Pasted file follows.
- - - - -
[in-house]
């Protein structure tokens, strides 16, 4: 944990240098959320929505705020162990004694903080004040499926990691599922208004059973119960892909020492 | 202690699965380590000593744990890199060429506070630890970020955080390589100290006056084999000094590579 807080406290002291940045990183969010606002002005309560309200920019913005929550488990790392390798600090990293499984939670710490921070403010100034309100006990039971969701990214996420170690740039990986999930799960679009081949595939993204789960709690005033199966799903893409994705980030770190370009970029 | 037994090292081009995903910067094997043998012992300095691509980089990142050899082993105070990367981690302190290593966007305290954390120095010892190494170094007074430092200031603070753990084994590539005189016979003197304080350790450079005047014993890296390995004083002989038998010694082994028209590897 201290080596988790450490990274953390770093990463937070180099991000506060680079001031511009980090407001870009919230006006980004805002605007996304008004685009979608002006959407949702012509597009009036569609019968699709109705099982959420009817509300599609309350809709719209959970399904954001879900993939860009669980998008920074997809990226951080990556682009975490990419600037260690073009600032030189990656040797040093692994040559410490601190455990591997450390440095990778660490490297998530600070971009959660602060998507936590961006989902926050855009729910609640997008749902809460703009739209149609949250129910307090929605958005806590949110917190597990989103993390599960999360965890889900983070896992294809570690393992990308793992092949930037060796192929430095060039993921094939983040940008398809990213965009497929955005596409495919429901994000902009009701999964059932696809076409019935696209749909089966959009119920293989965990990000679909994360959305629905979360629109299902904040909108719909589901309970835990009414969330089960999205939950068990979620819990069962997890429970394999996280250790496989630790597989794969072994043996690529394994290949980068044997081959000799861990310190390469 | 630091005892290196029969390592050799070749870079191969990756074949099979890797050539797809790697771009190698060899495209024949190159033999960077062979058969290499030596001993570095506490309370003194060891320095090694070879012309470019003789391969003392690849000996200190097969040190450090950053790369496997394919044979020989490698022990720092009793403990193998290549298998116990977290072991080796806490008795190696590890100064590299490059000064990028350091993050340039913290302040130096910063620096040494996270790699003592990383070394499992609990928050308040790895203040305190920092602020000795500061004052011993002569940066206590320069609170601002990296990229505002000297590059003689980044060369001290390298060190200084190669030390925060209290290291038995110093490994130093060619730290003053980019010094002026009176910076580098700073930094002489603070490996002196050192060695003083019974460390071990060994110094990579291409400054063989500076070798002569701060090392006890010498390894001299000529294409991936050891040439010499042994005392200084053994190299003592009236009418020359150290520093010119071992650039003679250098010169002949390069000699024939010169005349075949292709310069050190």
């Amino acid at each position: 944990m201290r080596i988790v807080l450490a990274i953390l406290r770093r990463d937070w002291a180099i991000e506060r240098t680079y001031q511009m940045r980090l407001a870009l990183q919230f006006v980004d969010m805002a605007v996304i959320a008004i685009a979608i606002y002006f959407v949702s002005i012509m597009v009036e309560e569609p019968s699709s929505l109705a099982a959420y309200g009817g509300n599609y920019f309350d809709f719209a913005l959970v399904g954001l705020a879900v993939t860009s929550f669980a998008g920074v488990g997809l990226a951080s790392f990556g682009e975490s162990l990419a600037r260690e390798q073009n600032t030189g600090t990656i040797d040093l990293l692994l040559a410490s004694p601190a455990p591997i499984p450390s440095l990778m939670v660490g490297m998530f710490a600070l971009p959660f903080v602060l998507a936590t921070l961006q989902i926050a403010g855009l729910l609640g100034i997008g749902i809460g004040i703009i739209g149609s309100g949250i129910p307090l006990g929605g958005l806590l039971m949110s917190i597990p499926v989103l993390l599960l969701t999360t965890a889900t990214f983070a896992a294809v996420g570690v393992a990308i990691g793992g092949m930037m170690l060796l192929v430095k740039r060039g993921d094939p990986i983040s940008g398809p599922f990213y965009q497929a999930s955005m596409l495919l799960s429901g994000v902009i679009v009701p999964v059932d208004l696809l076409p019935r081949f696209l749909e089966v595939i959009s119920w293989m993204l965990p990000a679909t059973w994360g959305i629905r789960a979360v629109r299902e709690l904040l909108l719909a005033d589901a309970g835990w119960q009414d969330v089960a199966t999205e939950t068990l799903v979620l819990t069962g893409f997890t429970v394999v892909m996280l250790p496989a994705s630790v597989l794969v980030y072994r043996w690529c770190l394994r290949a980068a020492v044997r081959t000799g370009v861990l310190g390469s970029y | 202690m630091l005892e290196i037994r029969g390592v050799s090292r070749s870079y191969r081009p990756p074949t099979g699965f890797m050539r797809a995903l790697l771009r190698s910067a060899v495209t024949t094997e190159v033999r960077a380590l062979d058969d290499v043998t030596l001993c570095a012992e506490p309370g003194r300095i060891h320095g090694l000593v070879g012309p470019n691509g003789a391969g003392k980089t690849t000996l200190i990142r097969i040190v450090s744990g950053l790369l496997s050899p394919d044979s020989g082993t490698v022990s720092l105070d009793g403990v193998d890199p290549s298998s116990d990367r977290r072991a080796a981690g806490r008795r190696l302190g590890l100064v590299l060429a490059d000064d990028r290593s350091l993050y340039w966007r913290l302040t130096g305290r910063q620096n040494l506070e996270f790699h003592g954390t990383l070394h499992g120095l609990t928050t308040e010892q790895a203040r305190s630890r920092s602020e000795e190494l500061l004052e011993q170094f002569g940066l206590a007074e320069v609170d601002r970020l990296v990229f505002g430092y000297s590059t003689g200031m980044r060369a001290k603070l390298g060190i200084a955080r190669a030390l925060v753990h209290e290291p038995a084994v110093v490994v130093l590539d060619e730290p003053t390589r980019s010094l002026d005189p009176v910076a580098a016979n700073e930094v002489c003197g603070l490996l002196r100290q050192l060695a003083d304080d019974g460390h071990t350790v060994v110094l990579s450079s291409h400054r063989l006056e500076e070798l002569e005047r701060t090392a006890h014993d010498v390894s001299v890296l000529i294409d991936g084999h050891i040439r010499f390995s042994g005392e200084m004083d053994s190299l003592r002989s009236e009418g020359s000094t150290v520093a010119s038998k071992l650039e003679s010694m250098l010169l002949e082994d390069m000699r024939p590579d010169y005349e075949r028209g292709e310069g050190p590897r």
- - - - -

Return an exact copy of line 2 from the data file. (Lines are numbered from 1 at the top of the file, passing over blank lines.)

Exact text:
């Protein structure tokens, strides 16, 4: 944990240098959320929505705020162990004694903080004040499926990691599922208004059973119960892909020492 | 202690699965380590000593744990890199060429506070630890970020955080390589100290006056084999000094590579 807080406290002291940045990183969010606002002005309560309200920019913005929550488990790392390798600090990293499984939670710490921070403010100034309100006990039971969701990214996420170690740039990986999930799960679009081949595939993204789960709690005033199966799903893409994705980030770190370009970029 | 037994090292081009995903910067094997043998012992300095691509980089990142050899082993105070990367981690302190290593966007305290954390120095010892190494170094007074430092200031603070753990084994590539005189016979003197304080350790450079005047014993890296390995004083002989038998010694082994028209590897 201290080596988790450490990274953390770093990463937070180099991000506060680079001031511009980090407001870009919230006006980004805002605007996304008004685009979608002006959407949702012509597009009036569609019968699709109705099982959420009817509300599609309350809709719209959970399904954001879900993939860009669980998008920074997809990226951080990556682009975490990419600037260690073009600032030189990656040797040093692994040559410490601190455990591997450390440095990778660490490297998530600070971009959660602060998507936590961006989902926050855009729910609640997008749902809460703009739209149609949250129910307090929605958005806590949110917190597990989103993390599960999360965890889900983070896992294809570690393992990308793992092949930037060796192929430095060039993921094939983040940008398809990213965009497929955005596409495919429901994000902009009701999964059932696809076409019935696209749909089966959009119920293989965990990000679909994360959305629905979360629109299902904040909108719909589901309970835990009414969330089960999205939950068990979620819990069962997890429970394999996280250790496989630790597989794969072994043996690529394994290949980068044997081959000799861990310190390469 | 630091005892290196029969390592050799070749870079191969990756074949099979890797050539797809790697771009190698060899495209024949190159033999960077062979058969290499030596001993570095506490309370003194060891320095090694070879012309470019003789391969003392690849000996200190097969040190450090950053790369496997394919044979020989490698022990720092009793403990193998290549298998116990977290072991080796806490008795190696590890100064590299490059000064990028350091993050340039913290302040130096910063620096040494996270790699003592990383070394499992609990928050308040790895203040305190920092602020000795500061004052011993002569940066206590320069609170601002990296990229505002000297590059003689980044060369001290390298060190200084190669030390925060209290290291038995110093490994130093060619730290003053980019010094002026009176910076580098700073930094002489603070490996002196050192060695003083019974460390071990060994110094990579291409400054063989500076070798002569701060090392006890010498390894001299000529294409991936050891040439010499042994005392200084053994190299003592009236009418020359150290520093010119071992650039003679250098010169002949390069000699024939010169005349075949292709310069050190």